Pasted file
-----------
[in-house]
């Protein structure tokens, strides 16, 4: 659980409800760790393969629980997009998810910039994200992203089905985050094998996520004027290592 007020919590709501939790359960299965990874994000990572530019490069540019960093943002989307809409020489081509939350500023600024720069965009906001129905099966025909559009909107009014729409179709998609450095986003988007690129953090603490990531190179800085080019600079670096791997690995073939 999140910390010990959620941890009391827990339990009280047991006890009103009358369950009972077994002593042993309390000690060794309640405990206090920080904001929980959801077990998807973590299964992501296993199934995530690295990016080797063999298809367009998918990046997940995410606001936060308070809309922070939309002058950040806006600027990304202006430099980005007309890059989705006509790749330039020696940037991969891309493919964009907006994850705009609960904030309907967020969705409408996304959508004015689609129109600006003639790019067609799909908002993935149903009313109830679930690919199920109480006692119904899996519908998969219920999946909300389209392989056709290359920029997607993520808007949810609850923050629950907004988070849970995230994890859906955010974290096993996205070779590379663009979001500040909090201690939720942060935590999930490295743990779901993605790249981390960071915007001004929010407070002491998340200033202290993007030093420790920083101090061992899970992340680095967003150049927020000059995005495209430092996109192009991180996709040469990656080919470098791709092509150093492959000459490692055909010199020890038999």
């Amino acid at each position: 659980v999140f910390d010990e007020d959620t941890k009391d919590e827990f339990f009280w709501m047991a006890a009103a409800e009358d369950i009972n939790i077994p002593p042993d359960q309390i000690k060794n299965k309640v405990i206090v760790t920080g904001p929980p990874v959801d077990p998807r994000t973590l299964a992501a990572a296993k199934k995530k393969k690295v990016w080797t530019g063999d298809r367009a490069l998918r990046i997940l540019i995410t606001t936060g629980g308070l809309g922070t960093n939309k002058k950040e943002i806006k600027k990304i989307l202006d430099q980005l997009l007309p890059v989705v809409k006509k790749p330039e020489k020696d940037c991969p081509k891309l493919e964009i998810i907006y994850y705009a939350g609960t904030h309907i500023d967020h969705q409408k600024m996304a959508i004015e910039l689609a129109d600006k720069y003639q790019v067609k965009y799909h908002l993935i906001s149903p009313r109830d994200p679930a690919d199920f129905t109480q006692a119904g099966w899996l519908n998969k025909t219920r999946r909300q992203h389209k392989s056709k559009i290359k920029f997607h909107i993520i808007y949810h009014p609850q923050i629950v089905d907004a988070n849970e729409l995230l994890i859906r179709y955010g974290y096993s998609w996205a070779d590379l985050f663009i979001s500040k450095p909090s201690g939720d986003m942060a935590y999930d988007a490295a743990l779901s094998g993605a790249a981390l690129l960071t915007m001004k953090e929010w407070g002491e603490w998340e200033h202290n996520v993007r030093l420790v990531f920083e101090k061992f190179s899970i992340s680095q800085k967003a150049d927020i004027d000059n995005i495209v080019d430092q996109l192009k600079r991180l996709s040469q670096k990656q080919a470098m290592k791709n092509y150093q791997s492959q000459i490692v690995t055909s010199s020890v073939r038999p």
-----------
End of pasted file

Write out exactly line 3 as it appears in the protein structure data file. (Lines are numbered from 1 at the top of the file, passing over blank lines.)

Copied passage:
């Amino acid at each position: 659980v999140f910390d010990e007020d959620t941890k009391d919590e827990f339990f009280w709501m047991a006890a009103a409800e009358d369950i009972n939790i077994p002593p042993d359960q309390i000690k060794n299965k309640v405990i206090v760790t920080g904001p929980p990874v959801d077990p998807r994000t973590l299964a992501a990572a296993k199934k995530k393969k690295v990016w080797t530019g063999d298809r367009a490069l998918r990046i997940l540019i995410t606001t936060g629980g308070l809309g922070t960093n939309k002058k950040e943002i806006k600027k990304i989307l202006d430099q980005l997009l007309p890059v989705v809409k006509k790749p330039e020489k020696d940037c991969p081509k891309l493919e964009i998810i907006y994850y705009a939350g609960t904030h309907i500023d967020h969705q409408k600024m996304a959508i004015e910039l689609a129109d600006k720069y003639q790019v067609k965009y799909h908002l993935i906001s149903p009313r109830d994200p679930a690919d199920f129905t109480q006692a119904g099966w899996l519908n998969k025909t219920r999946r909300q992203h389209k392989s056709k559009i290359k920029f997607h909107i993520i808007y949810h009014p609850q923050i629950v089905d907004a988070n849970e729409l995230l994890i859906r179709y955010g974290y096993s998609w996205a070779d590379l985050f663009i979001s500040k450095p909090s201690g939720d986003m942060a935590y999930d988007a490295a743990l779901s094998g993605a790249a981390l690129l960071t915007m001004k953090e929010w407070g002491e603490w998340e200033h202290n996520v993007r030093l420790v990531f920083e101090k061992f190179s899970i992340s680095q800085k967003a150049d927020i004027d000059n995005i495209v080019d430092q996109l192009k600079r991180l996709s040469q670096k990656q080919a470098m290592k791709n092509y150093q791997s492959q000459i490692v690995t055909s010199s020890v073939r038999p």